Another recent innovation in this field comes from the Hong Kong-based company Tappy Technologies. It developed a battery-free chip that can be embedded into any kind of watch or jewellery. Not only does this increase convenience, but it’s also highly secure because it relies on biometric authentication. “If we want to see mass adoption of payment enabled wearables then we must look beyond traditional methods of card personalization. Tappy aims to scale the wearable payment business globally by empowering the end users themselves to seamlessly, ‘On The Go’ transfer their existing card information securely into their favourite branded watch, jewellery or accessory,” says Wayne Leung, the CEO of Tappy Technologies.
Blockchain and cryptocurrencies will secure your financial data
The global financial system is often prone to fraud and delays that add costs, cut into profit, and frustrate clients. The solution to these problems is blockchain technology. This tech is already being used by the State Bank of India (SBI), which partnered with IBM, Microsoft, KPMG (Klynveld Peat Marwick Goerdeler), Skylark, and ten other commercial banks to put loan documents into blockchain. Previously, all documents had to be physically exchanged or mailed to other parties, but now, digitally signed documents are recorded as part of an electronic block and are easily shared with clients.
Blockchain is the underlying technology behind cryptocurrencies such as Bitcoin, Ethereum, Monero, and Nxt. Since each transaction is cryptographically coded and has a digital signature, it’s almost impossible to copy the bytes that represent the token, which minimises the risk of fraud. Preventing fraud is just one of the benefits of blockchain. Users can complete their transactions without waiting for approval from a third party. Moreover, cryptocurrencies don’t require exchange, eliminating the fees associated with national currencies.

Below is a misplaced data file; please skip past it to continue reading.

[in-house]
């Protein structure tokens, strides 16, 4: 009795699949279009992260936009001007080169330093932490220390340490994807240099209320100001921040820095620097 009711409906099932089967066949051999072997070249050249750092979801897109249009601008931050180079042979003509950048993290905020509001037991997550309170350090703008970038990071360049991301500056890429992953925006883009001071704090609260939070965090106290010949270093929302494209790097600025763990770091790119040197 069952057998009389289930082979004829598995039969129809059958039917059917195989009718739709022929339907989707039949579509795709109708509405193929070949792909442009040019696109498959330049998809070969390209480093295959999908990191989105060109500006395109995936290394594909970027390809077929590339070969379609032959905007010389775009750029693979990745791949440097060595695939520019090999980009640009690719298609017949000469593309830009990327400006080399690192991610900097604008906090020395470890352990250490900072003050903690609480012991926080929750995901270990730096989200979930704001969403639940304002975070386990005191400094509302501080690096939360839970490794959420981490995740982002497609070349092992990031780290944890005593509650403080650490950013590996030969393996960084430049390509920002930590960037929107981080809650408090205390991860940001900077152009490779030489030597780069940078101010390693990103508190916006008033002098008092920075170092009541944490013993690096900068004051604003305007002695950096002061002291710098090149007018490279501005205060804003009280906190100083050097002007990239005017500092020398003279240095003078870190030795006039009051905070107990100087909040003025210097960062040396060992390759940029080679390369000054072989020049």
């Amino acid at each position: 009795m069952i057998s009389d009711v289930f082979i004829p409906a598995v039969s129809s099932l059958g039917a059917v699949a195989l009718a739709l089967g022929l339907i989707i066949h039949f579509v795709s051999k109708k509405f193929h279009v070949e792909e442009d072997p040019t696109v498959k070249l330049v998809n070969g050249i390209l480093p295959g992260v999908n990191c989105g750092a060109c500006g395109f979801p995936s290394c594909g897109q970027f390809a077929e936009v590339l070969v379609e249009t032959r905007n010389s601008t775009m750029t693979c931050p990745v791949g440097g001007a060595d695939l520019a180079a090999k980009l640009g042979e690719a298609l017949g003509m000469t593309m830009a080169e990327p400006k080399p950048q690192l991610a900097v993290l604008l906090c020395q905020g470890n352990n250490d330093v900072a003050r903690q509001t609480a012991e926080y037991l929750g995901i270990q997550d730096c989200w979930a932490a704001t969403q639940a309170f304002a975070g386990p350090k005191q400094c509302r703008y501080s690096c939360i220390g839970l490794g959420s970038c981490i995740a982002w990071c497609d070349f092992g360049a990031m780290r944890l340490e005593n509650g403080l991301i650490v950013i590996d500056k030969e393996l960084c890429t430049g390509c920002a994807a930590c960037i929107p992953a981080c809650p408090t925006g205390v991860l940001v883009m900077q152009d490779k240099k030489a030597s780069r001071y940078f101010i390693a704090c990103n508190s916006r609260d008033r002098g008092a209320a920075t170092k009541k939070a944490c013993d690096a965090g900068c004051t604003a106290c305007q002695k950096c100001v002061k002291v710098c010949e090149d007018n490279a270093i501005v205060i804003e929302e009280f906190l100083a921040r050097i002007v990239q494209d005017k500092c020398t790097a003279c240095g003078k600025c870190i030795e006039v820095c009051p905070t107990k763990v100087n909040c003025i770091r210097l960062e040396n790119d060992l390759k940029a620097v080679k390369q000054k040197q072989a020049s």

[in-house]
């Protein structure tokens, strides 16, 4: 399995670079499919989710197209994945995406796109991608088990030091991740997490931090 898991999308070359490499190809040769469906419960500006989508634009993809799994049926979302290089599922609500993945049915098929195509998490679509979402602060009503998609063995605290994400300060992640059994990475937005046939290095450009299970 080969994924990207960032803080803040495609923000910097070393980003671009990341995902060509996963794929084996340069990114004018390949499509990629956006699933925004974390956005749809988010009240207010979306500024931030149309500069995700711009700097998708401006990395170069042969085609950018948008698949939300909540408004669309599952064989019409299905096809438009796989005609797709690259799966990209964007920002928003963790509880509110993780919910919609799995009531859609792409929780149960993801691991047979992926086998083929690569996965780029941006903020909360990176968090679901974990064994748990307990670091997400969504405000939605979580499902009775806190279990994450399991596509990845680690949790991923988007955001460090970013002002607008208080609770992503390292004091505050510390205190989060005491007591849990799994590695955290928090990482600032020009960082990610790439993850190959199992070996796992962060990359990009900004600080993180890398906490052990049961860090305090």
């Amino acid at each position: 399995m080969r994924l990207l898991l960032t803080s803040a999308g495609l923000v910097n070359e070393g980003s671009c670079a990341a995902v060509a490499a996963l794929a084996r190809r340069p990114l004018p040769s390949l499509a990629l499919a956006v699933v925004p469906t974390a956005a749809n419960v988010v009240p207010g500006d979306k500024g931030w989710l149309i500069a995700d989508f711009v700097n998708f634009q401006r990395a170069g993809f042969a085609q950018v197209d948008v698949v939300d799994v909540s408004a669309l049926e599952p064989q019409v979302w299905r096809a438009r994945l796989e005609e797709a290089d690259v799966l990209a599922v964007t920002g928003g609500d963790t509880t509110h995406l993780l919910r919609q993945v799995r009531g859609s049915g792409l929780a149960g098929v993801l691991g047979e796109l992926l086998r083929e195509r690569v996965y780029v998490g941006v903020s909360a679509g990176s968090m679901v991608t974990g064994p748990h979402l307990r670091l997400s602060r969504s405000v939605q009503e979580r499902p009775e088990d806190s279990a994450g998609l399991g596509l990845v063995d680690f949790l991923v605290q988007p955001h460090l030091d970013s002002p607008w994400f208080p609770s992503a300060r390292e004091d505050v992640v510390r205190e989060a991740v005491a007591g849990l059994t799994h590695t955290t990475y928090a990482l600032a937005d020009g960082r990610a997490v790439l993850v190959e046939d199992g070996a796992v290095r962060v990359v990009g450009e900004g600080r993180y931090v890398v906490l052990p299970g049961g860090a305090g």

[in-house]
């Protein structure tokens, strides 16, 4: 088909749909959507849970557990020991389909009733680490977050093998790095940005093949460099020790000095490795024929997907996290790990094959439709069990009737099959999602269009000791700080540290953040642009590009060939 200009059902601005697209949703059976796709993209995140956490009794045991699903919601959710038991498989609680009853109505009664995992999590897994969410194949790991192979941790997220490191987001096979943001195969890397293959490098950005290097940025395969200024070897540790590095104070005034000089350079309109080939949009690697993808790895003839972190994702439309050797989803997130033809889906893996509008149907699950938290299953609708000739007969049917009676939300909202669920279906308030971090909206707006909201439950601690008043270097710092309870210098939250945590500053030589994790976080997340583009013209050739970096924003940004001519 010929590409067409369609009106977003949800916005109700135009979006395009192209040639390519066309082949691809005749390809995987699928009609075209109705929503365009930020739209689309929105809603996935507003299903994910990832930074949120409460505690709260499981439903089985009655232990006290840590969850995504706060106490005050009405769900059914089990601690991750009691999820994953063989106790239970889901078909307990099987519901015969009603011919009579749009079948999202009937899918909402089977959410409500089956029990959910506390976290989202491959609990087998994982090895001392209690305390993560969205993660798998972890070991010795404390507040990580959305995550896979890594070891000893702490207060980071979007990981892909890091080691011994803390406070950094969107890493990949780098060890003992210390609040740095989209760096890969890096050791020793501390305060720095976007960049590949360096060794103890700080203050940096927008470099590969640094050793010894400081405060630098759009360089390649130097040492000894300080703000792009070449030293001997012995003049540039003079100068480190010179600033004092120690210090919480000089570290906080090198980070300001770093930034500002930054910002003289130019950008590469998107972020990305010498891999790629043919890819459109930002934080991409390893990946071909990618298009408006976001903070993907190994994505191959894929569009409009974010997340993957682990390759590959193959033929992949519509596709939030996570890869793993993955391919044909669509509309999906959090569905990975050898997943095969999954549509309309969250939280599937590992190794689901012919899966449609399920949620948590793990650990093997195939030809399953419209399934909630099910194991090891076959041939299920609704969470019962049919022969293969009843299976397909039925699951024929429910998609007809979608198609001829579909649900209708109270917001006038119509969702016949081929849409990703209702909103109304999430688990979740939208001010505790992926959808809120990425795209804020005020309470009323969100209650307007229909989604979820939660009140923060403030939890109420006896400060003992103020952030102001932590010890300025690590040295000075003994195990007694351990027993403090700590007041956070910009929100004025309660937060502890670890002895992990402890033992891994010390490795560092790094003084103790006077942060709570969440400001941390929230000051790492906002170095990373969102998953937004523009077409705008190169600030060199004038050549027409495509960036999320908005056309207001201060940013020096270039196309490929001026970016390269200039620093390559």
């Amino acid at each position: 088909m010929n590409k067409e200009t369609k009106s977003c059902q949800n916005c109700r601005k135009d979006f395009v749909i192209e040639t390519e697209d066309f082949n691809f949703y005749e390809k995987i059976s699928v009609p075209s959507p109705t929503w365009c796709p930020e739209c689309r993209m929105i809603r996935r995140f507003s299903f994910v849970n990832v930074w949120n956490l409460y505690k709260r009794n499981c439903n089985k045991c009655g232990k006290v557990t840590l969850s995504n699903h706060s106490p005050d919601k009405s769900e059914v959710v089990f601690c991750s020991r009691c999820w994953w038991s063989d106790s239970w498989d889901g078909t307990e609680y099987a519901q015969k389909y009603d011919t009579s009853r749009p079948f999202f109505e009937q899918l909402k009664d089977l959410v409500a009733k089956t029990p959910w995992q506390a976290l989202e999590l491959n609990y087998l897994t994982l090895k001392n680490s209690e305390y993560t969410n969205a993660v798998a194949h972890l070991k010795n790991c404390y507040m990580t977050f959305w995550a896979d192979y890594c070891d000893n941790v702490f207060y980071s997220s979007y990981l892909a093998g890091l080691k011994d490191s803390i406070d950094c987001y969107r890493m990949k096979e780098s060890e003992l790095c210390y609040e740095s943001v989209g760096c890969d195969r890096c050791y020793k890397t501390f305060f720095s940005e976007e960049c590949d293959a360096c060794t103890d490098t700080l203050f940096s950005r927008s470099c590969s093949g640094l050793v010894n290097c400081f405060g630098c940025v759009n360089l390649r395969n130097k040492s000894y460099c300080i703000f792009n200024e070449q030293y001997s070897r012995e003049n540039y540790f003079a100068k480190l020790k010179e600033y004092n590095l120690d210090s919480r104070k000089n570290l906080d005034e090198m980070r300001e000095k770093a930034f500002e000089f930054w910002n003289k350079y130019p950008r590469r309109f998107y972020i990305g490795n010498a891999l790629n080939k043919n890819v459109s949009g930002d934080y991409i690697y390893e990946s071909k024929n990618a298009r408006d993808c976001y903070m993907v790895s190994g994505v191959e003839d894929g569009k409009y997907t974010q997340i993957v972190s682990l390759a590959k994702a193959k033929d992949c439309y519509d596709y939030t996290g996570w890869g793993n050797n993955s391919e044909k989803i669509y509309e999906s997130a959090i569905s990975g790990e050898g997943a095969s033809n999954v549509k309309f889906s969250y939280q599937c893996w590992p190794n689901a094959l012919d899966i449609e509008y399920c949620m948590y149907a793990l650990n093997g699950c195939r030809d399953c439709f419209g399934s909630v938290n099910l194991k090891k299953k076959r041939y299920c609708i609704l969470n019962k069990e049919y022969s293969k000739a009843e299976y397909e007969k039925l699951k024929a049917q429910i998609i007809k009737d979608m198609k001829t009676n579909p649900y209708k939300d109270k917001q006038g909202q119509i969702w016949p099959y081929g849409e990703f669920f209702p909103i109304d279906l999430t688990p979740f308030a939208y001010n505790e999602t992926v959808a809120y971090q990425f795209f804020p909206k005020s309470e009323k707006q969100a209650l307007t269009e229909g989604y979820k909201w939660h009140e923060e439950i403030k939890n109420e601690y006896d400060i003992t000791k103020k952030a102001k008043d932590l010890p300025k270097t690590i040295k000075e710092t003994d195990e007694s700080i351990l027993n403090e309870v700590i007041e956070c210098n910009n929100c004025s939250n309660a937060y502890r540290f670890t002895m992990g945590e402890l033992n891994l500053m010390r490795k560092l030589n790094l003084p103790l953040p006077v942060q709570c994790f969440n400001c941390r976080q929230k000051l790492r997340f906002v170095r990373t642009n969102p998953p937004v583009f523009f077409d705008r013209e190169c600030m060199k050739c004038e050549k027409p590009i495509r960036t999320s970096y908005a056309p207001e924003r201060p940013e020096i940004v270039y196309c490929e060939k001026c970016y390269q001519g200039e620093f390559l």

Quantum computing is the next big thing in finance
A significant amount of our daily lives relies on computers. Although advancements in technology have made computers faster than ever before, they still find certain complex tasks impossible. But quantum computers can fill this gap.
A quantum computer is a device that uses quantum mechanics to solve complex problems much faster than a conventional computer. Conventional computers use bits represented by binary numbers: 1 or 0. The information they process can only exist in one of these two ‘states’. However, quantum computers use quantum bits or ‘qubits’, which can be both 1 and 0 at the same time, enabling them to store more information in new, complex ways. The high-speed performance of quantum computers will change how banks accomplish complex tasks. For instance, QxBranch developed a quantum computing simulator for the Commonwealth Bank of Australia (CBA). The system can run on the existing cloud, and according to the QxBranch executive chairman, Ray O. Johnson, it “will transform data analytics, and the finance industry will be among those most likely to experience both capability and business growth”.
As these technologies illustrate, the financial industry will undergo rapid change in the near future. Innovation will introduce a new era of security and transparency. There’s no going back, financial transactions are becoming faster, easier, and safer, and they’ll provide unbridled convenience for both banks and consumers.